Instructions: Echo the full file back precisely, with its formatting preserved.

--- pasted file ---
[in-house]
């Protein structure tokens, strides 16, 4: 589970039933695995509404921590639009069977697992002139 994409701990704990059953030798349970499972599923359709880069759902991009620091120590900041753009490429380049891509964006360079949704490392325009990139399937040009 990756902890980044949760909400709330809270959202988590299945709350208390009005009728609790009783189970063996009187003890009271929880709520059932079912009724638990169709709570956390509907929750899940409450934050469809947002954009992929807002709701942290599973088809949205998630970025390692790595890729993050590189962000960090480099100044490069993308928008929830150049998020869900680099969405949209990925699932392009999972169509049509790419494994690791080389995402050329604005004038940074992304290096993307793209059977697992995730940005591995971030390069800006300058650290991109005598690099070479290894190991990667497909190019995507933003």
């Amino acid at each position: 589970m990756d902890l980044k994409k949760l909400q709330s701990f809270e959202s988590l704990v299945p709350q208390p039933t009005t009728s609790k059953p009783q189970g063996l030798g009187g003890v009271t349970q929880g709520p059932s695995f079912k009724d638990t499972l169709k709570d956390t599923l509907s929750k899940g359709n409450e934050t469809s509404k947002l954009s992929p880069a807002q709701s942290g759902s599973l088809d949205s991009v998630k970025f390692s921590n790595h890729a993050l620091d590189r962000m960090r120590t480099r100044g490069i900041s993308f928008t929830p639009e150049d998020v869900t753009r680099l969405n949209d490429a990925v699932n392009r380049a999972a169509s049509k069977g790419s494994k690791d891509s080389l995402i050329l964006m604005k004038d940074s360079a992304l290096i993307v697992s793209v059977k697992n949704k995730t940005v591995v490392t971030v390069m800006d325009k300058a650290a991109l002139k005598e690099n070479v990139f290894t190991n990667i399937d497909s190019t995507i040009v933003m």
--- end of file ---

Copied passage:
[in-house]
């Protein structure tokens, strides 16, 4: 589970039933695995509404921590639009069977697992002139 994409701990704990059953030798349970499972599923359709880069759902991009620091120590900041753009490429380049891509964006360079949704490392325009990139399937040009 990756902890980044949760909400709330809270959202988590299945709350208390009005009728609790009783189970063996009187003890009271929880709520059932079912009724638990169709709570956390509907929750899940409450934050469809947002954009992929807002709701942290599973088809949205998630970025390692790595890729993050590189962000960090480099100044490069993308928008929830150049998020869900680099969405949209990925699932392009999972169509049509790419494994690791080389995402050329604005004038940074992304290096993307793209059977697992995730940005591995971030390069800006300058650290991109005598690099070479290894190991990667497909190019995507933003």
């Amino acid at each position: 589970m990756d902890l980044k994409k949760l909400q709330s701990f809270e959202s988590l704990v299945p709350q208390p039933t009005t009728s609790k059953p009783q189970g063996l030798g009187g003890v009271t349970q929880g709520p059932s695995f079912k009724d638990t499972l169709k709570d956390t599923l509907s929750k899940g359709n409450e934050t469809s509404k947002l954009s992929p880069a807002q709701s942290g759902s599973l088809d949205s991009v998630k970025f390692s921590n790595h890729a993050l620091d590189r962000m960090r120590t480099r100044g490069i900041s993308f928008t929830p639009e150049d998020v869900t753009r680099l969405n949209d490429a990925v699932n392009r380049a999972a169509s049509k069977g790419s494994k690791d891509s080389l995402i050329l964006m604005k004038d940074s360079a992304l290096i993307v697992s793209v059977k697992n949704k995730t940005v591995v490392t971030v390069m800006d325009k300058a650290a991109l002139k005598e690099n070479v990139f290894t190991n990667i399937d497909s190019t995507i040009v933003m």